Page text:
The proposed settlement details in the Employee Retirement Income Security Act (ERISA) fiduciary breach lawsuit filed by retirement plan participants at the Massachusetts Institute of Technology (MIT) are now public.
U.S. District Judge Nathaniel M. Gorton of the U.S. District Court for the District of Massachusetts previously moved forward most claims in the ERISA, but granted summary judgment to the defendants for a claim alleging a prohibited transaction between MIT and Fidelity Investments. The Court has now issued a proposed order approving the unopposed settlement agreement, which will take effect pending a fairness hearing to be schedule in the coming months.
Trial was to begin in the case on September 16, but a few days prior, the parties announced they had reached a proposed settlement agreement, the details of which have only now been made public. Stretching to some 76 pages and including multiple exhibits, the settlement agreement includes dozens of specific provisions which MIT plan fiduciaries will have to adhere to. In entering the settlement agreement, the defense admits no wrongdoing or liability, while the class of plaintiffs agrees to forego future litigation of the matters at hand.
Par for the course, the agreement carves out a sizable portion of the final monetary settlement as compensation for the plaintiffs’ counsel. In this case, roughly $6.5 million of the $18.1 million total settlement amount will be paid to the class counsel, to cover litigation costs and expenses as well as the pre-litigation investigation period. The full text of the settlement agreement is here.
According to the text of the settlement agreement, the net settlement amount will be allocated to class members according to a tiered plan of allocation. Under the plan, 25% of the net settlement amount will be paid to class members based simply on the number of quarters during the class period in which they participated in the plan in any amount.
The remaining 75% of the net settlement amount will be allocated to class members based on the actual amount of their investments in the plan funds over the class period, taking into account quarterly balances in all plan funds except for those in the “bond oriented balanced fund” and the “diversified stock fund.” Further, the method by which class members receive their settlement allocations will depend on whether they are characterized as current participants or former participants.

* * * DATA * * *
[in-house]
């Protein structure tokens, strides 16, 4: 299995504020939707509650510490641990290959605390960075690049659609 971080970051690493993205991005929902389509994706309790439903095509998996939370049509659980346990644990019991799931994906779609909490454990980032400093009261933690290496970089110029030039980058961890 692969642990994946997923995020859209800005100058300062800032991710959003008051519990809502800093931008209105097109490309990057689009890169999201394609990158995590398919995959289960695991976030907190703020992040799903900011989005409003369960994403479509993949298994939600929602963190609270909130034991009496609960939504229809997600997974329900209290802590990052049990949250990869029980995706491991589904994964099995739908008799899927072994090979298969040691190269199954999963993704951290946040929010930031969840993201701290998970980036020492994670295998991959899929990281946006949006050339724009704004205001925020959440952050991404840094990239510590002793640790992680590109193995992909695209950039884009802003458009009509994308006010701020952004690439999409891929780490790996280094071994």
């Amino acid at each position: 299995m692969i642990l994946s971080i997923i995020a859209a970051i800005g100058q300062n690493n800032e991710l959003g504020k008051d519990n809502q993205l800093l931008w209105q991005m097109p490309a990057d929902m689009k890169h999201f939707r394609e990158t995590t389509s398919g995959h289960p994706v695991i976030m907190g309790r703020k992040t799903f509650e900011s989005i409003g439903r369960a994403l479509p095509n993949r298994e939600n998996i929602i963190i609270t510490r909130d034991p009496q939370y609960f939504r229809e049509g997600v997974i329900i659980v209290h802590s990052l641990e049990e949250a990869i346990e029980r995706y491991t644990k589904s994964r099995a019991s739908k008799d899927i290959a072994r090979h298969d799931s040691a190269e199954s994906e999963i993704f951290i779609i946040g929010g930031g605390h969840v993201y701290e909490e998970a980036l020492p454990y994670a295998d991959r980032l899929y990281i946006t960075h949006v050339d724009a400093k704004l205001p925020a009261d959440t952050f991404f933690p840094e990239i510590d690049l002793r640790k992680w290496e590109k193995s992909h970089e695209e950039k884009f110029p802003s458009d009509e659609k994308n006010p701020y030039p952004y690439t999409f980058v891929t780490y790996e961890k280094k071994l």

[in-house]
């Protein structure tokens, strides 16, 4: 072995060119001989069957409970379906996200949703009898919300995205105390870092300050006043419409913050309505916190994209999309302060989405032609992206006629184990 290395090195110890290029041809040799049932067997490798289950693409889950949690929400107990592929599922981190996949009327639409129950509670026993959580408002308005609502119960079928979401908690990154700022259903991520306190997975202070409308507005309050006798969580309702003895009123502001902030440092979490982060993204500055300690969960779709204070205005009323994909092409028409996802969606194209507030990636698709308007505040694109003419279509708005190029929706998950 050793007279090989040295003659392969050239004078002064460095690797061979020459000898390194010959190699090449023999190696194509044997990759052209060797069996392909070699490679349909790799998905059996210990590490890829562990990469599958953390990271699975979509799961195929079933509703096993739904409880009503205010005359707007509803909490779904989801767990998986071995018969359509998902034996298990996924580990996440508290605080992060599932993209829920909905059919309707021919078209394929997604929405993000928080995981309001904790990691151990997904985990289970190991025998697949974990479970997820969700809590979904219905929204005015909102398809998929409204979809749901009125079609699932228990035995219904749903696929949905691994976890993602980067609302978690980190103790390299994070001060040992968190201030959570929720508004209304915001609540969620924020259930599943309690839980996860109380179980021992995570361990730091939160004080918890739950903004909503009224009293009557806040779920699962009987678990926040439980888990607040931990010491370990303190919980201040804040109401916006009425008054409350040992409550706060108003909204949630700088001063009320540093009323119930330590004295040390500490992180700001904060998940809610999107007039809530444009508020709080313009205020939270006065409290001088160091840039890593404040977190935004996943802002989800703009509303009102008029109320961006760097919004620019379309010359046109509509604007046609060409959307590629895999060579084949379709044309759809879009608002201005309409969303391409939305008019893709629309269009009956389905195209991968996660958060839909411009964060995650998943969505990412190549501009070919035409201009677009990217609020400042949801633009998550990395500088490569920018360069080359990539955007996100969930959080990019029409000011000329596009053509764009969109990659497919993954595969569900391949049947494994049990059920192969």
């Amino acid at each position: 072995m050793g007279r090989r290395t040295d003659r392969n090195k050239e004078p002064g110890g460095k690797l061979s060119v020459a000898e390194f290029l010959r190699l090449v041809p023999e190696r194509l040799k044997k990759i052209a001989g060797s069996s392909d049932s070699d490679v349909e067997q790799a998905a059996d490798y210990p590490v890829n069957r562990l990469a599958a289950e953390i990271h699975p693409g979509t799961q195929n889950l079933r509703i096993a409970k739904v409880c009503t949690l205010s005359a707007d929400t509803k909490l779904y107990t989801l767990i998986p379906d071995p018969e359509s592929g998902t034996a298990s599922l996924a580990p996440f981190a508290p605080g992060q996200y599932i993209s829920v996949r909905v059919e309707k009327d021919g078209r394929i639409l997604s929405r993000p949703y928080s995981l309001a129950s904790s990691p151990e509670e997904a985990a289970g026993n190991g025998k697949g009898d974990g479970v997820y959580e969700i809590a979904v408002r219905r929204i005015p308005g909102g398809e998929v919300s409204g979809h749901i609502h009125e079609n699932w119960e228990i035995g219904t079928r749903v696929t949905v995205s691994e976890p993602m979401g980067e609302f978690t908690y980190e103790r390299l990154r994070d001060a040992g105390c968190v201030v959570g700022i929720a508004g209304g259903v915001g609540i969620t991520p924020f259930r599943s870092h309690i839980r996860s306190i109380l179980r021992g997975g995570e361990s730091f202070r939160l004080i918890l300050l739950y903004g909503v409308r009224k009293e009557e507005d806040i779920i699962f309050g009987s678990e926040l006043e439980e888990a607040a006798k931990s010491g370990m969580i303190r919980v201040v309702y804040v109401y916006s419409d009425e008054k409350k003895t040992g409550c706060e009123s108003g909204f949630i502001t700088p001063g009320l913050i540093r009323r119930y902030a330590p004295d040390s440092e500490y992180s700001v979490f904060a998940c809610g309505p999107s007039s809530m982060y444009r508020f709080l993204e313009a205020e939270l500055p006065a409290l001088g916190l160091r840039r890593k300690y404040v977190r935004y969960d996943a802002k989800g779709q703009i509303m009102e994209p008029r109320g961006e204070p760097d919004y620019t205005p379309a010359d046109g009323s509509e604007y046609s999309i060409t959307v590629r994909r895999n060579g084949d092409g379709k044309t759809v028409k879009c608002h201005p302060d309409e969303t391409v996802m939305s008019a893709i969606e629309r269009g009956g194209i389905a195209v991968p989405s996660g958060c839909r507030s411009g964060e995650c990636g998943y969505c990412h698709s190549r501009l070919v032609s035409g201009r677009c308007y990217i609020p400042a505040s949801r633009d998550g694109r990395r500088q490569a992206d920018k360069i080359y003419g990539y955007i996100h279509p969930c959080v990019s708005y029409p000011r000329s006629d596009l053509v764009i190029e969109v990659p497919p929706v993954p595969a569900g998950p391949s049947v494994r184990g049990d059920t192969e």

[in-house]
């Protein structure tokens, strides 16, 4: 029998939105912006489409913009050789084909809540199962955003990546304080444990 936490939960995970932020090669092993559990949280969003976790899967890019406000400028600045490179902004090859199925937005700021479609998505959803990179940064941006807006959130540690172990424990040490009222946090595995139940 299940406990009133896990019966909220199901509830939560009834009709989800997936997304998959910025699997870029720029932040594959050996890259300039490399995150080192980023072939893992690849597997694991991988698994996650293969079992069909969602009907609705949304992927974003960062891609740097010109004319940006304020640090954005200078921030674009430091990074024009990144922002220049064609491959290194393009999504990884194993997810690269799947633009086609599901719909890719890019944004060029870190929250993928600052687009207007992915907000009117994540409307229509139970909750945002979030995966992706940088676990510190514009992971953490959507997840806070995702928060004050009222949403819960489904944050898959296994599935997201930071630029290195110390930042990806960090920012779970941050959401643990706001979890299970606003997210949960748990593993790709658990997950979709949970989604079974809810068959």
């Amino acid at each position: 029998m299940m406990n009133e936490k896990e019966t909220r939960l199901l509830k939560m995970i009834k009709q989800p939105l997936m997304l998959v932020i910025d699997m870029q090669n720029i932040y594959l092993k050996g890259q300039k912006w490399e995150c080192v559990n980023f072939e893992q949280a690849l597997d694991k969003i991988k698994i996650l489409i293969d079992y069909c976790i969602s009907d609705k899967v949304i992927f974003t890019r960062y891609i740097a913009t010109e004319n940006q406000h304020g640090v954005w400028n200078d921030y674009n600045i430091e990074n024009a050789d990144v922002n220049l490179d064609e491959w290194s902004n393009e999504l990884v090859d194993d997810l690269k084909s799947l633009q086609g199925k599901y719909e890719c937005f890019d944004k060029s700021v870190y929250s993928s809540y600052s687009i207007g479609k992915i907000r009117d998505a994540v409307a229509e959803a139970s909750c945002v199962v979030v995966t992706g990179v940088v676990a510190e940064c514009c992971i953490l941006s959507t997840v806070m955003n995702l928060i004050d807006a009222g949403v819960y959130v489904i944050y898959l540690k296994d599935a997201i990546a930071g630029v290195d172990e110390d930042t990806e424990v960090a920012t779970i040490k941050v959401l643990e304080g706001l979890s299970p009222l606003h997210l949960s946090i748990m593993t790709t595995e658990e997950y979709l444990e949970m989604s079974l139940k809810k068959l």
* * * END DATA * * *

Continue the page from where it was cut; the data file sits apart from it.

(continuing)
While it is notable to see the dollar amount plan fiduciaries will pay to the class of participants to resolve their claims of mismanagement and disloyalty of retirement plan assets, it is also important to examine the significant non-monetary relief programmed into the settlement agreement.
In the settlement agreement, MIT agrees to comply with the non-monetary provisions for a three-year settlement period. During this period, MIT “shall provide annual training to plan fiduciaries on prudent practices under ERISA, loyal practices under ERISA, and proper decision making in the exclusive best interest of plan participants.” In addition, within 120 days of the settlement effective date, the plan’s fiduciaries shall issue a request for proposal (RFP) for recordkeeping and administrative services for the plan.
The agreement stipulates that the RFP “shall be made to at least three qualified service providers for administrative and recordkeeping services for the investment options in the plan, each of which has experience providing … services to plans of similar size and complexity.” The agreement also requires the RFP “shall request that any proposal provided by a service provider for basic recordkeeping services to the plan not express fees based on percentage of plan assets and be on a per-participant basis.”
Notably, the agreement does not say that the plan must change services providers as a result of this RFP process, but it does say that may be the choice plan fiduciaries make. However, moving forward, “fees paid to the recordkeeper for basic recordkeeping services will not be determined on a percentage-of-plan-assets basis.”
Other parts of the settlement agreement stipulate how the plan will treat revenue sharing payments—in the future routing these back to the plan trust for the benefit of participants—as well as how the plan will be required to inform class counsel of certain actions and decisions during the settlement period.
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